The roadblocks that have delayed a key hydropower project in Myanmar by more than three years may finally be cleared during minister of state for power Jairam Ramesh’s visit to Myanmar.
The Export-Import Bank of India, or Exim Bank, is to extend two lines of credit amounting to $84 million (Rs361.2 crore) to Myanmar during the four-day trip by Ramesh, who is also minister of state for commerce and industry. The minister’s visit began Sunday.
Making ways: Minister of state for power Jairam Ramesh.
Myanmar had redesigned the Tamanti project, doubling its capacity to 2,400MW. NHPC Ltd, previously known as National Hydroelectric Power Corp. Ltd, an Indian government enterprise, had prepared a feasibility report for the original 1,200MW project.
“This visit is part of our regional diplomacy initiatives to use electricity in order to engage our neighbours,” Ramesh said before his departure for Myanmar. “The lines of credit are for developing the power transmission and distribution networks in Myanmar.
“I will also use this visit as an opportunity to help NHPC get the Tamanti project, the detailed project report for which has been prepared by NHPC. I am aware that there are some difficulties with the project, which will be sorted out,” said Ramesh.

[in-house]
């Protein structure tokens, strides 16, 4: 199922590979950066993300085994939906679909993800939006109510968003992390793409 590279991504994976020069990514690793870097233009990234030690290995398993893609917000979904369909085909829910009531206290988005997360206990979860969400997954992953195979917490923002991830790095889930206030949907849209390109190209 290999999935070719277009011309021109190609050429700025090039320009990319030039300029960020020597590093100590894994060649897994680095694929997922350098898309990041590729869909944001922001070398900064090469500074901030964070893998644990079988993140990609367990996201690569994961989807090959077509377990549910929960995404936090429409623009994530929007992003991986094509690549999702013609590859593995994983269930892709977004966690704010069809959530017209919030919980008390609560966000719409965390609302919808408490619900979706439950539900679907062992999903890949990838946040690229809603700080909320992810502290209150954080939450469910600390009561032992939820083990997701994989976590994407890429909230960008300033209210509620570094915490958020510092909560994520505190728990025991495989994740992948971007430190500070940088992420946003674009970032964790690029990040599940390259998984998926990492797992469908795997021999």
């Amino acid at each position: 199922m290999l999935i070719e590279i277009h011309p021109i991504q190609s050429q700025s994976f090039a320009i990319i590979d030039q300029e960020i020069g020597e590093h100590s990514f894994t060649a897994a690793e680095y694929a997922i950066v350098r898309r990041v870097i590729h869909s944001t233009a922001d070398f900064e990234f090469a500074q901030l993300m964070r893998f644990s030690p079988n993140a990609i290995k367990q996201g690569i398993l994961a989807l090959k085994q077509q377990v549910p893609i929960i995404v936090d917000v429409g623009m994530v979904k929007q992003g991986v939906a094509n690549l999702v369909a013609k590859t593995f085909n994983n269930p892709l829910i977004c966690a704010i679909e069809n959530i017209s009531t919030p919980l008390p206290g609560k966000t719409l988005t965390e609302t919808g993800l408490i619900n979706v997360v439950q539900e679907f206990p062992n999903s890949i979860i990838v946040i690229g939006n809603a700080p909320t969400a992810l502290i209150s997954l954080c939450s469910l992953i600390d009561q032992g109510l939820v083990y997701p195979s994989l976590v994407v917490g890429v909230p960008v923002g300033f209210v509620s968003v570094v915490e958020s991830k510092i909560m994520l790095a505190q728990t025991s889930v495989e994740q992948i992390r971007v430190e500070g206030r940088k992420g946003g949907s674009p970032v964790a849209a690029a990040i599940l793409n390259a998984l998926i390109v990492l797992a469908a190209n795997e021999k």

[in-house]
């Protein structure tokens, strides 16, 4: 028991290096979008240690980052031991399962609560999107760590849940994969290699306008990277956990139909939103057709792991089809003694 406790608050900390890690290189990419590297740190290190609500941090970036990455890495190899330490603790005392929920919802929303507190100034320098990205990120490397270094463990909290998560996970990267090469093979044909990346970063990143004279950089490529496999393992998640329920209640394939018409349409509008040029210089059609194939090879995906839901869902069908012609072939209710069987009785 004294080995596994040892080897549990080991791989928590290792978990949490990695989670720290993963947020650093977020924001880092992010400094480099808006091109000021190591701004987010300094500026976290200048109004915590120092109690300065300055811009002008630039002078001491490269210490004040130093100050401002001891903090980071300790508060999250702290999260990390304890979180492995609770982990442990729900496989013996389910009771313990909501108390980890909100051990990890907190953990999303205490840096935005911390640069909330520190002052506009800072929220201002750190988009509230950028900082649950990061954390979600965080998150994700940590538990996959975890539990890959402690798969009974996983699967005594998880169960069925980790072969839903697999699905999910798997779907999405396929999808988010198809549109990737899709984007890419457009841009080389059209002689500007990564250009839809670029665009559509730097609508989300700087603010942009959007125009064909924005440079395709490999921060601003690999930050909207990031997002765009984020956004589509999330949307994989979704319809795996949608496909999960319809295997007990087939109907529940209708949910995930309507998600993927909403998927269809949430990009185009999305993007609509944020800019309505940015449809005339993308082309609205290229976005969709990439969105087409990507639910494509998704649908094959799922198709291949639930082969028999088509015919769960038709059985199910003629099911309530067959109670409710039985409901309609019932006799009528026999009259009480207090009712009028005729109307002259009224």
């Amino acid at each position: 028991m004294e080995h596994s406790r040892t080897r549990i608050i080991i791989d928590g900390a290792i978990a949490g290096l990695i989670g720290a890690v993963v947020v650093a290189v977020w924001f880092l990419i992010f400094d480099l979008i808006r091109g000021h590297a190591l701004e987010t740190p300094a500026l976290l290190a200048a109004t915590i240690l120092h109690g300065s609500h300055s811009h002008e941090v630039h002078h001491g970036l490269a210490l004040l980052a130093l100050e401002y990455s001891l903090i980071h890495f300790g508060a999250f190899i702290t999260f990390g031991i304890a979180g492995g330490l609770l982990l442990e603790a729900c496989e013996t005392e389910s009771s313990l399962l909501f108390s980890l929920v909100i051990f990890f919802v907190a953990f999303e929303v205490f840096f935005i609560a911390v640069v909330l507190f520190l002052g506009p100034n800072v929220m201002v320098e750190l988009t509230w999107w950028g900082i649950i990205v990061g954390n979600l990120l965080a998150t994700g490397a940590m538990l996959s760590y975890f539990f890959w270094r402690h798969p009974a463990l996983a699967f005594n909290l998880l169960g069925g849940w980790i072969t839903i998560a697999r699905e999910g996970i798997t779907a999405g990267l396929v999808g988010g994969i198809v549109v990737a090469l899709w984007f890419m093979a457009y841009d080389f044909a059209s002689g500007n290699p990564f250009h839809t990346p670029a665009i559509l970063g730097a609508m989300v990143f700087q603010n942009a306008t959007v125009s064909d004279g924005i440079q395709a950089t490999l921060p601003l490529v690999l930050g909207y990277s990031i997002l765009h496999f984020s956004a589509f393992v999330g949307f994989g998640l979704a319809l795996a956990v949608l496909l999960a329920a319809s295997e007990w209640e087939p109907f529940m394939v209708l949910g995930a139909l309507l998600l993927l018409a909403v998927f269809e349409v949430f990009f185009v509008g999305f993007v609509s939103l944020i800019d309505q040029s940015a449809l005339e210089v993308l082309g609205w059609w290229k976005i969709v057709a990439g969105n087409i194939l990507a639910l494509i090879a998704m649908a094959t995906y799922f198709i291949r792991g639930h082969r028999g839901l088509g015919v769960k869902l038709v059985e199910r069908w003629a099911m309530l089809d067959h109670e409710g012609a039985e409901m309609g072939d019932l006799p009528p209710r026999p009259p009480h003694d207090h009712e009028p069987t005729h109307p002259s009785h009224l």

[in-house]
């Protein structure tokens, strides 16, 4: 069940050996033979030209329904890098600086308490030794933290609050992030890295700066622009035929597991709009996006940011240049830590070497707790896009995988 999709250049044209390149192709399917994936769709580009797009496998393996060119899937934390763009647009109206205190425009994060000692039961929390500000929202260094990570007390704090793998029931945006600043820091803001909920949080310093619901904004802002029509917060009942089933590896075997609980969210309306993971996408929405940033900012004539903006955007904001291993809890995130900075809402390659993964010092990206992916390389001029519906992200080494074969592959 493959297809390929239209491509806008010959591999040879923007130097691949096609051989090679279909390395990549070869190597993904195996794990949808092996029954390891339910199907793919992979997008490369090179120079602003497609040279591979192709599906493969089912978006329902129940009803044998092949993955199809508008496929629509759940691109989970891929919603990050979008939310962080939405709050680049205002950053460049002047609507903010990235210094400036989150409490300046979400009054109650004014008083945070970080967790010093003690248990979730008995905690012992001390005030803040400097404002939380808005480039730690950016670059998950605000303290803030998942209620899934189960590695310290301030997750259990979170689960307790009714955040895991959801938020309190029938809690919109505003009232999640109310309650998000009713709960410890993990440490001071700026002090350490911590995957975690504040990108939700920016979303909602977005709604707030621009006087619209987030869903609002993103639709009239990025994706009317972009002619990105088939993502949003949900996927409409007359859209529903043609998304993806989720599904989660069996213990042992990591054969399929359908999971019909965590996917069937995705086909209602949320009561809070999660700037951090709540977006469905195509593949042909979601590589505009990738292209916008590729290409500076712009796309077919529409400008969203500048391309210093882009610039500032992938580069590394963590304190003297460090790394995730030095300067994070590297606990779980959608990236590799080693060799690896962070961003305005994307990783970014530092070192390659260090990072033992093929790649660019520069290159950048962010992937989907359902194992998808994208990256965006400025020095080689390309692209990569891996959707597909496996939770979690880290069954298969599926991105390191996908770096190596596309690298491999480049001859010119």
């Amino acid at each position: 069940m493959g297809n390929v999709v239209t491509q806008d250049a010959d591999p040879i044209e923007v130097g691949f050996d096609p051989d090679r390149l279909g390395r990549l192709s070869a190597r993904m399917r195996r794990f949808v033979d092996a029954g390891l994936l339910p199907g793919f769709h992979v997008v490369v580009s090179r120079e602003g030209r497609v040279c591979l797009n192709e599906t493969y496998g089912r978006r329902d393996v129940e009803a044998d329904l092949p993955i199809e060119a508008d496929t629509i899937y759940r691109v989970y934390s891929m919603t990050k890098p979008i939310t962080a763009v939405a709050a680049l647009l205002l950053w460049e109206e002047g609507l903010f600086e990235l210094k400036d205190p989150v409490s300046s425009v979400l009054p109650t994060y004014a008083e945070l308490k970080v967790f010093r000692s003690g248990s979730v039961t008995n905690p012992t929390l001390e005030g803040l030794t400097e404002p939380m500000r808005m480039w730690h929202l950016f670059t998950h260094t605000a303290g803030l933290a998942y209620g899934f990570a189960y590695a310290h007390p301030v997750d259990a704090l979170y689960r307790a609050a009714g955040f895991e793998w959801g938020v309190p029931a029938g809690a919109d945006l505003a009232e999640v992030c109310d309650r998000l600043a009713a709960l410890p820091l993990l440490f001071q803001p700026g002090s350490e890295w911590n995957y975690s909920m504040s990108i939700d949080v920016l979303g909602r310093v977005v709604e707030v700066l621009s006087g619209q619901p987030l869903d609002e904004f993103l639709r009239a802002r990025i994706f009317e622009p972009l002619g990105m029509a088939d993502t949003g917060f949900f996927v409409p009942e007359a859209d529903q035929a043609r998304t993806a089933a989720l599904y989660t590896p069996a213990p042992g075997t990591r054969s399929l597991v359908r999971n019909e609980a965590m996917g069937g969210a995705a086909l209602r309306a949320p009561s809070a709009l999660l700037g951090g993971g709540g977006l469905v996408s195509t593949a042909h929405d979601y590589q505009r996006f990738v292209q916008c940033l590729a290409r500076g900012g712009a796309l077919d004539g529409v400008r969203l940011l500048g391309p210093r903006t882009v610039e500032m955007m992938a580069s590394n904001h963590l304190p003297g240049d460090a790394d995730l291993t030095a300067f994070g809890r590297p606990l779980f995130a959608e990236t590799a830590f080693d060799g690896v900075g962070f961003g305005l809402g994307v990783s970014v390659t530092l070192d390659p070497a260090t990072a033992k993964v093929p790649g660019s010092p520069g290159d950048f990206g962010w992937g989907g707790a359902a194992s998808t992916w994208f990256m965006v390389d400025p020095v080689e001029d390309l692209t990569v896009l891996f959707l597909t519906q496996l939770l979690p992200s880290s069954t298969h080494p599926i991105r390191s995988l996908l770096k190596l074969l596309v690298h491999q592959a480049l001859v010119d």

Ramesh is to meet Myanmar’s power minister Col Zaw Min in Nay Pyi Taw, the country’s capital. His visit is part of the Indian government’s exercise to improve its diplomatic and economic ties with a neighbour that has rich deposits of natural gas, a fuel India needs.
Tamanti is in the north of Myanmar. Once completed, the project would help control floods and provide water for irrigation in the region. India would receive the bulk of the power generated. Myanmar has hydroelectric power potential of 39,720MW and an installed capacity of around 747MW.
“Inter-country deals are very complex. It is more government-to-government intervention that helps. Nothing else works,” Shubhranshu Patnaik, an executive director at audit firm PricewaterhouseCoopers, had earlier said about the project.
India has been trying to utilize its infrastructure development efforts in Myanmar to sign long-term contracts for supply of natural gas. The successful completion of the project could help India develop more hydropower projects in Myanmar and tap its energy resources.
Myanmar has natural gas reserves of 89.722 trillion cu. ft (tcf), of which 18.012tcf are proven recoverable reserves or gas that can be easily extracted and tapped.